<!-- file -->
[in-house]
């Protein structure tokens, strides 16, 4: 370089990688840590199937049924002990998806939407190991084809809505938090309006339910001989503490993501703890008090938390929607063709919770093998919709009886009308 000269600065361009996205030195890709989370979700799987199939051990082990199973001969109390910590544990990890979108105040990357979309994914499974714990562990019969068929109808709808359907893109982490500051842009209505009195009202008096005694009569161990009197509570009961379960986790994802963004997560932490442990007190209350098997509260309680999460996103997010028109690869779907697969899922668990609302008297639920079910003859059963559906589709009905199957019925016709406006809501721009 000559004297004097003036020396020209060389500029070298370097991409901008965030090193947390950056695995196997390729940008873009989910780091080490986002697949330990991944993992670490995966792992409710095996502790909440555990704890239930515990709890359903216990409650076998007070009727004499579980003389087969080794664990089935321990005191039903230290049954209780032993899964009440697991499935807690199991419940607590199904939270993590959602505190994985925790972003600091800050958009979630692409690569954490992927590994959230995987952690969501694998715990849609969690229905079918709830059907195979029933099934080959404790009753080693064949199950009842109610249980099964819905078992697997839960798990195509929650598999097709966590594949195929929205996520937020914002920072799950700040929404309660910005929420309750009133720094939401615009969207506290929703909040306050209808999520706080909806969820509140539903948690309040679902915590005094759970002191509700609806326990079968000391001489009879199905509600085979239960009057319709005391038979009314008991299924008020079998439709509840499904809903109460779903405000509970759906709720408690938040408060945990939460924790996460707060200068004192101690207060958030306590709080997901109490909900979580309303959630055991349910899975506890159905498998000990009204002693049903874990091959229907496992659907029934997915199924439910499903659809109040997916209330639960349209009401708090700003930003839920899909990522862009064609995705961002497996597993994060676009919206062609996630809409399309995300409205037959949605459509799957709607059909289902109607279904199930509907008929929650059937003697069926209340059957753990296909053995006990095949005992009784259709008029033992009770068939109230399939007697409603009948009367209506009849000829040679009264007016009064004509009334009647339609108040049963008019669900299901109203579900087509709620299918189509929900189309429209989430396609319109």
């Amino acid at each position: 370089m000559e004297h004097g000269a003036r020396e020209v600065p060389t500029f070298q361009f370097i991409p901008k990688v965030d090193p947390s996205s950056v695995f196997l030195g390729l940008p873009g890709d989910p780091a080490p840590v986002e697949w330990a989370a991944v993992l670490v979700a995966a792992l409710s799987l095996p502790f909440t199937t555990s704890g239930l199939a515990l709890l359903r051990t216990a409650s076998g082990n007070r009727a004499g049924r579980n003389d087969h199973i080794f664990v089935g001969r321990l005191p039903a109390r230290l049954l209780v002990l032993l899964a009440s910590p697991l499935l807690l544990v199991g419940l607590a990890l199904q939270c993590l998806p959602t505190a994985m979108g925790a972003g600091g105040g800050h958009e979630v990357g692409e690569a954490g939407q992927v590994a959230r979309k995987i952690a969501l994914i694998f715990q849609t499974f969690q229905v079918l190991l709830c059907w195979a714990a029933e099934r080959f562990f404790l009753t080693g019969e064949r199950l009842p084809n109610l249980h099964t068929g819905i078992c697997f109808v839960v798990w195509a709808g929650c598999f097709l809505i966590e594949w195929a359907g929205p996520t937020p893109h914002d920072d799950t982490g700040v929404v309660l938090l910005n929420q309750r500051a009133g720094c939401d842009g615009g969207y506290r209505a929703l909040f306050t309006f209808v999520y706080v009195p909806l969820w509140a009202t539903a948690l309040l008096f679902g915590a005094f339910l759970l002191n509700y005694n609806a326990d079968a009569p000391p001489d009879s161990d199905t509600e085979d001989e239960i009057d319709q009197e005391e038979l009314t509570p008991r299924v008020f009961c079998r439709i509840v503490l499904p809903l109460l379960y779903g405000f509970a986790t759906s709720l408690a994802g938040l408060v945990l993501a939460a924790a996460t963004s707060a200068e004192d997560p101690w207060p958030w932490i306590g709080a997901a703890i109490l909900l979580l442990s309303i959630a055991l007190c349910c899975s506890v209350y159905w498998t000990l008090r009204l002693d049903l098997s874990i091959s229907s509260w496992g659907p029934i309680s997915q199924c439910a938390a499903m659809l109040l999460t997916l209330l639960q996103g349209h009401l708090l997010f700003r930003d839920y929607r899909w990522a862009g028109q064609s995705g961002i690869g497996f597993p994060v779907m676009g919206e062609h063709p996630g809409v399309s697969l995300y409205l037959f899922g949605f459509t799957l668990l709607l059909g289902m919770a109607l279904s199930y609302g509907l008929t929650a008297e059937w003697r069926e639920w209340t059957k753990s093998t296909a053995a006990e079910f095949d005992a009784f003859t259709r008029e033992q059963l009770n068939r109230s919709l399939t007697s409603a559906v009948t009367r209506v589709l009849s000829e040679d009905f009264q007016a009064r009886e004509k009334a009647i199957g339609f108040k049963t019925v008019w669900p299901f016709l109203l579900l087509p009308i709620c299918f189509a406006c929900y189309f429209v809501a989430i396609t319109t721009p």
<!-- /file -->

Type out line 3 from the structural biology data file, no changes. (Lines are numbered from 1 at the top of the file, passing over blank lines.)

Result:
């Amino acid at each position: 370089m000559e004297h004097g000269a003036r020396e020209v600065p060389t500029f070298q361009f370097i991409p901008k990688v965030d090193p947390s996205s950056v695995f196997l030195g390729l940008p873009g890709d989910p780091a080490p840590v986002e697949w330990a989370a991944v993992l670490v979700a995966a792992l409710s799987l095996p502790f909440t199937t555990s704890g239930l199939a515990l709890l359903r051990t216990a409650s076998g082990n007070r009727a004499g049924r579980n003389d087969h199973i080794f664990v089935g001969r321990l005191p039903a109390r230290l049954l209780v002990l032993l899964a009440s910590p697991l499935l807690l544990v199991g419940l607590a990890l199904q939270c993590l998806p959602t505190a994985m979108g925790a972003g600091g105040g800050h958009e979630v990357g692409e690569a954490g939407q992927v590994a959230r979309k995987i952690a969501l994914i694998f715990q849609t499974f969690q229905v079918l190991l709830c059907w195979a714990a029933e099934r080959f562990f404790l009753t080693g019969e064949r199950l009842p084809n109610l249980h099964t068929g819905i078992c697997f109808v839960v798990w195509a709808g929650c598999f097709l809505i966590e594949w195929a359907g929205p996520t937020p893109h914002d920072d799950t982490g700040v929404v309660l938090l910005n929420q309750r500051a009133g720094c939401d842009g615009g969207y506290r209505a929703l909040f306050t309006f209808v999520y706080v009195p909806l969820w509140a009202t539903a948690l309040l008096f679902g915590a005094f339910l759970l002191n509700y005694n609806a326990d079968a009569p000391p001489d009879s161990d199905t509600e085979d001989e239960i009057d319709q009197e005391e038979l009314t509570p008991r299924v008020f009961c079998r439709i509840v503490l499904p809903l109460l379960y779903g405000f509970a986790t759906s709720l408690a994802g938040l408060v945990l993501a939460a924790a996460t963004s707060a200068e004192d997560p101690w207060p958030w932490i306590g709080a997901a703890i109490l909900l979580l442990s309303i959630a055991l007190c349910c899975s506890v209350y159905w498998t000990l008090r009204l002693d049903l098997s874990i091959s229907s509260w496992g659907p029934i309680s997915q199924c439910a938390a499903m659809l109040l999460t997916l209330l639960q996103g349209h009401l708090l997010f700003r930003d839920y929607r899909w990522a862009g028109q064609s995705g961002i690869g497996f597993p994060v779907m676009g919206e062609h063709p996630g809409v399309s697969l995300y409205l037959f899922g949605f459509t799957l668990l709607l059909g289902m919770a109607l279904s199930y609302g509907l008929t929650a008297e059937w003697r069926e639920w209340t059957k753990s093998t296909a053995a006990e079910f095949d005992a009784f003859t259709r008029e033992q059963l009770n068939r109230s919709l399939t007697s409603a559906v009948t009367r209506v589709l009849s000829e040679d009905f009264q007016a009064r009886e004509k009334a009647i199957g339609f108040k049963t019925v008019w669900p299901f016709l109203l579900l087509p009308i709620c299918f189509a406006c929900y189309f429209v809501a989430i396609t319109t721009p």